The wetlands environment made available to the public by the Walk holds an unbelievable amount of information about the ways in which waterways affect the land. Wetlands are transitional zones between land and water. The water is usually near or above the land's surface. These habitats range from marshes and wet meadows to wooded swamps and seasonally flooded bottomland forest.

Wetlands provide many benefits including food and cover for fish and wildlife, water purification, food protection, erosion control, food and timber products, and opportunities for recreation and enjoyment.

Once viewed as worthless, other than providing timber, hardwood riverbottom wetlands are now recognized as vital ecosystems that are critically important to current and future generations of people, wildlife, and plants, all of which benefit from healthy wetland environments.

Canoe or small boat hand launch piers provide access to several miles of the Cashie River and riverbottom ecosystem. The continuous riparian areas along the river provide productive habitat and important travel corridors for wildlife such as white-tailed deer, black bear, wild turkey, raccoon, opossums, rabbits, and squirrels.

A pedestrian bridge provides handicap access by boardwalk to the swamp floor and allows the visitor to experience the wetlands first hand. Wind through the bald cypress and water tupelos. The rich soils of bottomlands make for productive timberland.

The Cashie River winds auspicioulsy through Bertie County for more than 20 miles. The Cashie begins and ends within the county boundaries and has a depth of 80 feet in places. The river provides a spawning area for herring, shad, and striped bass and supports game fish including redfin, pickerrel, sunfish, cappie, catfish, and largemouth bass.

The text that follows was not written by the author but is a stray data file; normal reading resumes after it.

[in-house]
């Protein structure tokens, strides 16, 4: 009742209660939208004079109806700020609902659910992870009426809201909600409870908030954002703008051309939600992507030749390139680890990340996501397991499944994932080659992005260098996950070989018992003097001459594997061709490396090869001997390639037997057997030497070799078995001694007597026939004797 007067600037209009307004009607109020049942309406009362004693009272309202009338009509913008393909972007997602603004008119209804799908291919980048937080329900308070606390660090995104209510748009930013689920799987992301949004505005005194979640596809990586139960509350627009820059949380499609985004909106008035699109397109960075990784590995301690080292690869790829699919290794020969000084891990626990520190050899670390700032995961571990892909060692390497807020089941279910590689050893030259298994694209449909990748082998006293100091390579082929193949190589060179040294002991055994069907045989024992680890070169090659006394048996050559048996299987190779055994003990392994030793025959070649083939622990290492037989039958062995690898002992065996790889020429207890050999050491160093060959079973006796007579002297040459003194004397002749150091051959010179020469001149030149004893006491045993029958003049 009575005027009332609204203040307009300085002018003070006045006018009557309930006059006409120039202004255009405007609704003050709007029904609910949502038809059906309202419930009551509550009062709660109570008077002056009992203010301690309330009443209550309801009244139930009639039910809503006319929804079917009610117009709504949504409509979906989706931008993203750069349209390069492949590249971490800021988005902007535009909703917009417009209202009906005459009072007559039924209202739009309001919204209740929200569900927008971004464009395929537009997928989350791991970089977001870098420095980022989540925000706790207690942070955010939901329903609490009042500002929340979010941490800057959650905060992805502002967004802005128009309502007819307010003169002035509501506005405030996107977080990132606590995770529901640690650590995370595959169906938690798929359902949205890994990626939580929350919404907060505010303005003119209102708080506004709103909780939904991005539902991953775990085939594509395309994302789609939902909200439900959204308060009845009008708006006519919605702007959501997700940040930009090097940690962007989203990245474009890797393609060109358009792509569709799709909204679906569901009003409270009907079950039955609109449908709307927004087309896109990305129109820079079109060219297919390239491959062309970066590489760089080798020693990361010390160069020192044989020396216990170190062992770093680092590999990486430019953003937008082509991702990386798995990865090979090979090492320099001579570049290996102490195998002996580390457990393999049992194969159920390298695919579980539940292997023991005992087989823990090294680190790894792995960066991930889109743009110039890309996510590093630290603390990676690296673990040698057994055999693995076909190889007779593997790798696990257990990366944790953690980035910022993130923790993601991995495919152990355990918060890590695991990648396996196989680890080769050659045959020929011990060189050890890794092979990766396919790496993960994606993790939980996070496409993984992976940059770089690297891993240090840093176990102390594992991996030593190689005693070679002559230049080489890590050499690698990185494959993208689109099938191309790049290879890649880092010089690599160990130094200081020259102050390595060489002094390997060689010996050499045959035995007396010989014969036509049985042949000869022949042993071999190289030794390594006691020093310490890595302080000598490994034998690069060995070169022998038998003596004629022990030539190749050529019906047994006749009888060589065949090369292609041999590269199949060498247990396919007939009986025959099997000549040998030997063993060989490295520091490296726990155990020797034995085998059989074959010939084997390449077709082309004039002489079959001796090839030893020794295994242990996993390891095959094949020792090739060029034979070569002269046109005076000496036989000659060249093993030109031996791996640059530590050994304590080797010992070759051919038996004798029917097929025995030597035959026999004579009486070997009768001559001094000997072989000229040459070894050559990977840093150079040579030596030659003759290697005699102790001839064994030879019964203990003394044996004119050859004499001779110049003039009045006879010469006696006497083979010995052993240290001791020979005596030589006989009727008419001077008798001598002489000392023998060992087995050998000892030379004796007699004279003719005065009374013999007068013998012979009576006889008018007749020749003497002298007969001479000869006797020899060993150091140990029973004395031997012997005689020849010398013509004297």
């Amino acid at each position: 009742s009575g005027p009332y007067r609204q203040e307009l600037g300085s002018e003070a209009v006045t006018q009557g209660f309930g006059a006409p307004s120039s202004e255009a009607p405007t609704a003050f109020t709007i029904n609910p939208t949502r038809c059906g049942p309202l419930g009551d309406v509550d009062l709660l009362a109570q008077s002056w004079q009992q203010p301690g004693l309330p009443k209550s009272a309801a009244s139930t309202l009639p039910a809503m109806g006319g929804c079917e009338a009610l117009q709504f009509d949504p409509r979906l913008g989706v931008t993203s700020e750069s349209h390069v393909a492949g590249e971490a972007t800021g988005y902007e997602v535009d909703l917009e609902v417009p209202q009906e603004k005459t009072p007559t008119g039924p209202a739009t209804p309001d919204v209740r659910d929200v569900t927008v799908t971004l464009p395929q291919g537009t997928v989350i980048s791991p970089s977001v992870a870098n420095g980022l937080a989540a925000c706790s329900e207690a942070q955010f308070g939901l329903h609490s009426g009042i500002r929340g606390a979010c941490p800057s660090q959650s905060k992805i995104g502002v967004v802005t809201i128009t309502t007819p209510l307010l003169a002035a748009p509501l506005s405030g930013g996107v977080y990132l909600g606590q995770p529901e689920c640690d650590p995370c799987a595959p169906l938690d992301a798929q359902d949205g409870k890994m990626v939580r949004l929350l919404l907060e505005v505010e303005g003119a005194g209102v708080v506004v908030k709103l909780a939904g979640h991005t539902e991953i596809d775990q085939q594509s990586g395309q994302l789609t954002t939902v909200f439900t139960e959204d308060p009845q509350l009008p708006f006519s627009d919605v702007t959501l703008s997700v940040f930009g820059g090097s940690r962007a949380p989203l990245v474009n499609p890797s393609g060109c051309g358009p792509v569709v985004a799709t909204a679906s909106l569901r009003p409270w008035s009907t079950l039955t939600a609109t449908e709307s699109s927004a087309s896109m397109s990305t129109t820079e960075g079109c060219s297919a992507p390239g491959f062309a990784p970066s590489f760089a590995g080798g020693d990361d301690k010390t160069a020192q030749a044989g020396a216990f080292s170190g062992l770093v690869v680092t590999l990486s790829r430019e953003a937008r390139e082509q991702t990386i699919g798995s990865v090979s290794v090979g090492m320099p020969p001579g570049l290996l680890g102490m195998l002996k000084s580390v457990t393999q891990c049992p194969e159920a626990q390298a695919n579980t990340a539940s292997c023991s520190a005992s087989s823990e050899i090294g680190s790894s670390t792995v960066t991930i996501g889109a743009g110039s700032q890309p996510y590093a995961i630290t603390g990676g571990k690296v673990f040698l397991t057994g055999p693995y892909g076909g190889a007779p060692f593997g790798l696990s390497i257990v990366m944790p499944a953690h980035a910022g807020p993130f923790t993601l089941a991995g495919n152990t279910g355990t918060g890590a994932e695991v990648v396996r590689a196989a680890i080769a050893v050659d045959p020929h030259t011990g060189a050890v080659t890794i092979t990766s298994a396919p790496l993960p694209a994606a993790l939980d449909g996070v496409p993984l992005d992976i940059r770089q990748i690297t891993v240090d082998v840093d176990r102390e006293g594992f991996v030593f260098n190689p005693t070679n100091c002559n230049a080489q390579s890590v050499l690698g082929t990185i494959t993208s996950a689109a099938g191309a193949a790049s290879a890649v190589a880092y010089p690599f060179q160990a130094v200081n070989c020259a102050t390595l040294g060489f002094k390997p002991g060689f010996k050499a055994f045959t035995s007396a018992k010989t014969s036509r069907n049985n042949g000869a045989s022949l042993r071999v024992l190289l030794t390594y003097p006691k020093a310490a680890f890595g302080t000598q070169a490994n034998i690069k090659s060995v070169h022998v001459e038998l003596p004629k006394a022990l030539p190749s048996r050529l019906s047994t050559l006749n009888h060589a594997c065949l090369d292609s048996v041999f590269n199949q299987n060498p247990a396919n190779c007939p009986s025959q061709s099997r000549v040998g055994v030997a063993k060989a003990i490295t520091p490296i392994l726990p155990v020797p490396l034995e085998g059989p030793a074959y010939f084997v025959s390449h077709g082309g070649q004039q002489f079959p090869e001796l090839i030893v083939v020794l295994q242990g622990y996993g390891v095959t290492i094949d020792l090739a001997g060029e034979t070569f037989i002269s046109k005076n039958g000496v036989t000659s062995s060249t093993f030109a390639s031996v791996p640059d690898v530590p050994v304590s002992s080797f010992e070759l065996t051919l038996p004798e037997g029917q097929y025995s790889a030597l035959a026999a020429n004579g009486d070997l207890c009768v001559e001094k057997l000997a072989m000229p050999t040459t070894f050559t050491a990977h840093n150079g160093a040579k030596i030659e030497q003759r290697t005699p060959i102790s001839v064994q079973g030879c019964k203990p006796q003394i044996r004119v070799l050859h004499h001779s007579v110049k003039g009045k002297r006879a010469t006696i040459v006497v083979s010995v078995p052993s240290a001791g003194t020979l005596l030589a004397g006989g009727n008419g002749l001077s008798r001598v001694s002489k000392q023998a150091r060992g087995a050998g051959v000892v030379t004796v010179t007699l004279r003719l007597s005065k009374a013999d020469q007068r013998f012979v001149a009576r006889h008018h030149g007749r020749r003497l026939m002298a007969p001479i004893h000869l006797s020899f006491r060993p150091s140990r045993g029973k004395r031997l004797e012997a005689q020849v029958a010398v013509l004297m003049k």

Cavity-nesting species like pileated woodpeckers, wood ducks, white breasted nuthatches, and barred owls take to the abundant dead trees and snags that form in the wetlands.

Sit at the obervation deck at different seasons of the year and after rain storms to experience the dynamics of the riverine environment. Riverbottom wetlands store and retard flood waters during wet seasons then gradually release it during dry periods. Wetlands also protect and recharge our ground water aquifiers.

The knees of the cypress trees stick up from the swamp floor as little gnomes around the base of the tree. The knees are part of the tree's root system and provide oxygen to the roots in the water logged soil. The buttressed trunks of the cypress, tupelo, and black gum trees help stabilize them in the wet soil.

 

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